Israel's friends-turned-foes meet
The Turkish leader is to meet Egypt’s top brass and the head of the Arab League there. They will discuss the regional tension and the situation in Palestine.
Turkey cut all military and trade ties with the Jewish state after it refused to apologize for killing nine Turks in a raid on an aid flotilla last year.
Amidst the conflict, Ankara increased its Navy presence in the Mediterranean and has vowed to convoy future humanitarian fleets going to Gaza.
Turkey also said it will sue Israel in the International Court in The Hague over its blockade of Gaza.
Tel Aviv may offer its support to Kurd and Armenian minorities in Turkey, if the conflict gets worse, Israeli media reported.
The Jewish state has recently found relations with Cairo also strained, after rioters there ransacked the Israeli embassy. The ambassador was recalled to Tel Aviv after the incident.
Anger swelled in Cairo after Israeli forces, responding to a cross-border militant attack, mistakenly killed five Egyptian police officers last month.
Earlier Israeli Major General Eyal Eisenberg warned that a regional war may soon erupt in the Middle East and urged the Jewish State to be prepared for it. The statement was later rebuffed by Defense Minister Ehud Barak.
“Under the [Israeli Prime Minister] Netanyahu government, the world and the Arab world do not believe Netanyahu is interested in peace and as a result we are seeing more tensions, more anger and more isolation of Israel,” author and editor Yigal Walt from Tel Aviv told RT. “It is not certain whether Palestinians [are] interested in restarting peace talks…Israel has to take the initiative, has to come up with new ideas, has to push the peace process forward,” Walt added.
And Yaakov Lappin, national security correspondent at the Jerusalem Post, expressed concern that Israel is now losing favor with Turkey after losing friends with Egypt.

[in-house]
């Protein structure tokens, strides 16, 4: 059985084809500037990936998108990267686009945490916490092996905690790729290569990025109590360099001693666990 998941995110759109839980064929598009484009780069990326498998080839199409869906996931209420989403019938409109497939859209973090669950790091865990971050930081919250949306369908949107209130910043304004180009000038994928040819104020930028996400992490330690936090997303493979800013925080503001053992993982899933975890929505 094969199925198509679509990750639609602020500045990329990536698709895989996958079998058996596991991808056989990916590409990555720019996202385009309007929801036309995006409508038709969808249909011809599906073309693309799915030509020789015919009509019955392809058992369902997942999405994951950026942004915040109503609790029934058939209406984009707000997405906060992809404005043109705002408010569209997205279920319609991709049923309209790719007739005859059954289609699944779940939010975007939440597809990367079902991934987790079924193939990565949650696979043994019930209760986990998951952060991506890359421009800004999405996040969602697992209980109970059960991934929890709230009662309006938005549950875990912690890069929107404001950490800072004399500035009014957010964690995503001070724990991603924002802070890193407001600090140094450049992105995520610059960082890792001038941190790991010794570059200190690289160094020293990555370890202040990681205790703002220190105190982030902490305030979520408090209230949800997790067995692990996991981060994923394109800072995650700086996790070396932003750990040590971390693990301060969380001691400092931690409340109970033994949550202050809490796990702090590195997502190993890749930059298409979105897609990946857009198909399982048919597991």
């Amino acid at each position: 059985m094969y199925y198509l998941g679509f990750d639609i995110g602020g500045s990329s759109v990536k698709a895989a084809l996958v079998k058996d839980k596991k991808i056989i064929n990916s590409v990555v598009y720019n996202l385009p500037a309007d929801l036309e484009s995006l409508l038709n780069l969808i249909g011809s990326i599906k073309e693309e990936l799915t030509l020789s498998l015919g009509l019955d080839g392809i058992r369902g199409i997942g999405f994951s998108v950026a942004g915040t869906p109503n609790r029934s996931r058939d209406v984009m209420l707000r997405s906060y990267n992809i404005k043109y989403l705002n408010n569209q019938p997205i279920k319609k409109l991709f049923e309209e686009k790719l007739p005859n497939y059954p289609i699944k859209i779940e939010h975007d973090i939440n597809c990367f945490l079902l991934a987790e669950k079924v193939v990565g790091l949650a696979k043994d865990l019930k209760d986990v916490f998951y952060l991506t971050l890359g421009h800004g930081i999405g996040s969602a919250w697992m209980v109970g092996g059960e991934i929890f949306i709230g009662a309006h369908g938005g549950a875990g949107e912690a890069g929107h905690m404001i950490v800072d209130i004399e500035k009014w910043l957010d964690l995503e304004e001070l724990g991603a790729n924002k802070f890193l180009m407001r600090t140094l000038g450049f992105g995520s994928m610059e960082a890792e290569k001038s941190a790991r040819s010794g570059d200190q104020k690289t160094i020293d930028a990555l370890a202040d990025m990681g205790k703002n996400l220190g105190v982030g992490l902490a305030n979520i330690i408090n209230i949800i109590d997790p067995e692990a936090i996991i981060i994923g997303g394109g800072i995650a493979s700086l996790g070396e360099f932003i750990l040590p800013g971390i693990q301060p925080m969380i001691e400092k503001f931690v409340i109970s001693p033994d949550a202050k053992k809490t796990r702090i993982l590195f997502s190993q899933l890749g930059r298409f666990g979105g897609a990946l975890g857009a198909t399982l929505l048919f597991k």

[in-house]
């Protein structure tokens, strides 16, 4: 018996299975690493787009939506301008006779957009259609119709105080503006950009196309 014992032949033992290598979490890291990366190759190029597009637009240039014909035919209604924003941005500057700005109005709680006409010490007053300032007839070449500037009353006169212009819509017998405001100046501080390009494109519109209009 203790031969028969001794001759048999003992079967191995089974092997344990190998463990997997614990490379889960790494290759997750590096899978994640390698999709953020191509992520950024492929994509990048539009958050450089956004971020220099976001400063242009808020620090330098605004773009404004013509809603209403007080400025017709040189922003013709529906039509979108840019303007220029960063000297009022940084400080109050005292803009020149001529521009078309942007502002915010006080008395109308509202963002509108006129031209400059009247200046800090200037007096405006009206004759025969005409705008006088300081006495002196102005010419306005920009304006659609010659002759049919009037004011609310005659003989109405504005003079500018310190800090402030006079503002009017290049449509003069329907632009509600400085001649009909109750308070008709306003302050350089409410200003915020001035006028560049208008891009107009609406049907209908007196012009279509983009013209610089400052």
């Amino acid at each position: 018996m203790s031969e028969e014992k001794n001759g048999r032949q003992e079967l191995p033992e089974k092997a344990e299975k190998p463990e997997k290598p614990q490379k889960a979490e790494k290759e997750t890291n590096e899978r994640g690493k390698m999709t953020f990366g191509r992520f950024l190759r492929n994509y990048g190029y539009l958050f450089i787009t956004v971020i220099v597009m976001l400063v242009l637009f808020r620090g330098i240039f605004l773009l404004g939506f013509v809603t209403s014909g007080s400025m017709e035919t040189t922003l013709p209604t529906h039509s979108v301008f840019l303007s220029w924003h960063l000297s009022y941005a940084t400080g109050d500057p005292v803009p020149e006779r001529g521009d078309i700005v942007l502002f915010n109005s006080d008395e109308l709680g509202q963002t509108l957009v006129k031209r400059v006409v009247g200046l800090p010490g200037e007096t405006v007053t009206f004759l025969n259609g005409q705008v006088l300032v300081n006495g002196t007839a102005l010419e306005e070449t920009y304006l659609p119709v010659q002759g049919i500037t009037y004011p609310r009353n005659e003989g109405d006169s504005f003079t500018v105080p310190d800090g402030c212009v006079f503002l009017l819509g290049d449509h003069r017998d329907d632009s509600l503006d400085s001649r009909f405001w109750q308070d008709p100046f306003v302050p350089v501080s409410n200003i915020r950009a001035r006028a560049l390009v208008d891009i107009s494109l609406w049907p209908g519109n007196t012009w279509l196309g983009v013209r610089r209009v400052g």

“Turkey was a very important ally, and I am using the word “was” – unfortunately it is quite clear it no longer is,” he told RT. “Because of internal political processes and the ideology of its prime minister, Turkey decided to project itself as a new leader of the Muslim world.”
“It is a dangerous game and I hope that it does not pass the point of rhetoric. But certainly we are seeing a dramatic shift in relations with Turkey and it is a source of great concern, there is no denying it whatsoever,” he said.
“Israel has little influence on what is happening at the moment. Of course, good relations are the aim, but one of the problems is, first of all, who our neighbors are. If we have signed a peace treaty with a government or a representation, and that government falls, we have to wait and see who is going to replace the government before we can figure out what our state of relations will be. And that’s, in fact, what is going on around us,” he stated.
‘We had to stand and unite due to Israeli foreign policy’
Professor Vehbi Baysan of Yeditepe University believes that Israeli foreign policy has always stressed that the country is surrounded by enemies. But it will do a lot more if it adopts a more peaceful stance towards its neighbors.
“Israel based its policy, not only internationally but also internally, that there is a constant, very strong, anti-Israeli feeling around the Arab world,” he told RT. “Therefore we have to stand and unite together. So, whatever Israel did to its neighbours – it includes invading Lebanon and attacking other countries – it was always done under the pretext of security, Israel defending itself. But now, as we see in the Middle East, what is happening is that these regimes are collapsing one by one.”
“So I think if Israel, first of all, or the Israeli government takes peaceful actions with their neighbors and tries to build and establish better relations, I am sure there would not be much problem. But it is not an easy step for both sides One day this will actualize and both sides should not take it or stretch it or stress it too much,” he concluded.